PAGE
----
At present 3,317 cars pass through all directions of the East Hanover/Speedwell intersection in Morris Plains during the morning rush hour.

Traffic approaching from the east on Hanover backs up currently each morning to Stiles Avenue and beyond, and will continue to do so in 2035.

During the evening rush hour, 3,309 vehicles pass through intersection in all directions.

Currently the westbound backup at that time is about one-half mile, or to the Mercedes-Benz dealership. By 2035, the west bound back-up is projected to stretch 4,500 feet, more than eight-tenths of a mile to the Mennen Co. headquarters.

At the eastern end of the road, 2,283 card pass through the Whippany Road intersection in the morning, and 2,539 vehicles pass through there each evening rush hour.

Currently morning queue is about one-half mile, and by 2035 it is projected to be three-quarters of a mile.

The Train Stations

Gerald Rohsler, director of the Morris County Division of Transportation management said the three-station transit study is designed to find solutions to tight parking at each facility, and to investigate other transportation means, including walking and biking.

The study should get underway in January. Public information sessions will be scheduled as the study unfolds, he said.

The executive summary of the proposed study said the three stations provide access to the NJ Transit Morris & Essex line between two rail hubs, and .

The stations are similar in service and the number of riders who use them. Each station also has similar parking concerns, the study said.

NJ Transit agreed that the three stations be studied as a unit “due to the services currently offered and the regional needs that will be addressed by actions taken at all three stations,” the summary said.

Potential improvements at could be examined during the study are: pedestrian improvements; the addition of a shuttle system; or a parking deck.

The study will take a “comprehensive approach” to the traffic and transit issues along Route 124 (Madison Avenue) corridor, the summary said.

A 2010 study by NJ Transit of the three stations found that there is a potential parking shortfall by 2030 of 320 spaces: 80 at Convent Station; 230 at Madison; and 10 at Chatham.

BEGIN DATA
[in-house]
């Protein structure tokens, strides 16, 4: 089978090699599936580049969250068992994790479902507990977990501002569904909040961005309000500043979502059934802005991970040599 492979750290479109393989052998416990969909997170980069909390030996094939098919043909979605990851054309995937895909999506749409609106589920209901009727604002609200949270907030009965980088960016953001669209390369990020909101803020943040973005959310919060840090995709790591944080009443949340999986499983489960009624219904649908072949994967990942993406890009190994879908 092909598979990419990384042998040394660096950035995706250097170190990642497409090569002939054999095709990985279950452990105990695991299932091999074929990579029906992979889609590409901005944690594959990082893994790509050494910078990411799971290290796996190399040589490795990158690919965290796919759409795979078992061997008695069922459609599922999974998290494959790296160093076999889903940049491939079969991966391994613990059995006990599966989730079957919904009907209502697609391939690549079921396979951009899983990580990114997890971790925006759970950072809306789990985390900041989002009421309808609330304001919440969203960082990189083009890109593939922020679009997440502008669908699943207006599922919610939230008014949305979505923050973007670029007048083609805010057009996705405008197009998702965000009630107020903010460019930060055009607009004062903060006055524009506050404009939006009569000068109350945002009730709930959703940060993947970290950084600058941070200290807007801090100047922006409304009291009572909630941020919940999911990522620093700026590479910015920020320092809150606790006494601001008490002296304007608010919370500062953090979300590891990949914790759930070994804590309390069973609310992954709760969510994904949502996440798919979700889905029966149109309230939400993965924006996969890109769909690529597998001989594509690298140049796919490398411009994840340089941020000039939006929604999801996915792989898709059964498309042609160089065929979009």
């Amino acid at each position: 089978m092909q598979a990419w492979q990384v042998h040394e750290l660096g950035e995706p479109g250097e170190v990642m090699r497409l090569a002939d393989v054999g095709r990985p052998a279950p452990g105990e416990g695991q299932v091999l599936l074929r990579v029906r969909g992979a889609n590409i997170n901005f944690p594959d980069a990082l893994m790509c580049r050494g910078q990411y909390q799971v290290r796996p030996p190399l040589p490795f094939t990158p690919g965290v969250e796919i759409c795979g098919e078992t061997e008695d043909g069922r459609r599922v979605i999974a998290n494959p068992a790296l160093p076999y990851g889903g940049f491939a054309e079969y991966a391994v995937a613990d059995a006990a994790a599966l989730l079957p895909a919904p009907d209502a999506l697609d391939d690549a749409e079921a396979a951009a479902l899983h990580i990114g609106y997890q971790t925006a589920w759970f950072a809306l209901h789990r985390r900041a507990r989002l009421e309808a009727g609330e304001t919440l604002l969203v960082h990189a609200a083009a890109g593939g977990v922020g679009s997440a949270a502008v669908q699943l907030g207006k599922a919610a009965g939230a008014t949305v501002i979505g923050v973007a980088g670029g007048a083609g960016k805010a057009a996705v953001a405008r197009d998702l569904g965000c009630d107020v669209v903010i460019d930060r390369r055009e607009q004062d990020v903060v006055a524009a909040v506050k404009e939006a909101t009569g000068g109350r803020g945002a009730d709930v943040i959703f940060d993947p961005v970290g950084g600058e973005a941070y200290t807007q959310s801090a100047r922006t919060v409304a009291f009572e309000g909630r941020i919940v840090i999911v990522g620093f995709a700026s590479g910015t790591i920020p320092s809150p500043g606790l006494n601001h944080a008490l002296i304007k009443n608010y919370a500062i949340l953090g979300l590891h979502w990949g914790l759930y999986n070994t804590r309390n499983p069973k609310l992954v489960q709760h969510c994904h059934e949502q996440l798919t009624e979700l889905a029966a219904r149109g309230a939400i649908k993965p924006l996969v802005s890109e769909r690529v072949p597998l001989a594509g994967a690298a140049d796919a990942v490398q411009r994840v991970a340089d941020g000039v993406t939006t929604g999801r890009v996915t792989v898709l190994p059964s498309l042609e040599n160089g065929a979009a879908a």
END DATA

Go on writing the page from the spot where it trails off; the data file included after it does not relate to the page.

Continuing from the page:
All the stations offer chiefly resident only parking, with a small number of non-resident spaces. The summary said that 70 percent of Madison’s future parking need are for resident parking.

“Parking management policies appear to make the shortfall of parking worse for non-residents of the area because of the imbalance between resident and non-resident parking demand and supply,” the summary said.

Madison failed to secure a federal TIGER grant for a 506-space parking deck planned to be built adjacent to the train station.

The summary said that this study is one of several such on-going efforts to enhance mobility in southeast Morris County, including a state traffic light project and the potential of a regional shuttle bus service to Madison.

This study follows one done in conjunction with the development of The Green at Florham Park on Park Avenue, and another done by Morris County and six municipalities to measure the impact of that development on numerous side and feeder streets.

This area east of Morristown has seen numerous developments start or begin planning, include the Florham Park project that is now the home of the New York Jets, and in the future, BASF, and other facilities, new projects leading into Madison, and the planned redevelopment of Honeywell International on Columbia Turnpike in Morris Township, adjacent to the Convent Station rail station.

David Arthur January 11, 2012 at 03:49 PM
When is enough...enough. The traffic conditions in Madison/Florham Park are going to adversely impact our quality of life. Just think what happens when they decide to expand Morristown airport because of all the businesses locating near by.
MadInNJ January 11, 2012 at 04:28 PM
Shortfall of 230 parking spaces in Madison, but only 10 in Chatham? Sounds like they expect everyone in Chatham Twsp to drive to Madison rather than use the Chatham Borough station. Also, has anyone considered how many people will no longer be commuting into NYC but working from home or local satellite offices by 2030. As for a parking deck "adjacent" to Madison's station, would hope they mean the lot behind the public safety building. Sticking something on the property right in front of the station would destroy all views of the historic station, which NJT just finished spending millions to refurbish and restore. The county also needs a better solution for the Columbia Turnpike/Park Avenue intersection, and the Park Ave run into Madison. With all the development planned along Park Ave that area is about to become a major headache, yet none of the three towns that come together at the intersection seem to care about how the development in THEIR municipality will add to the mess.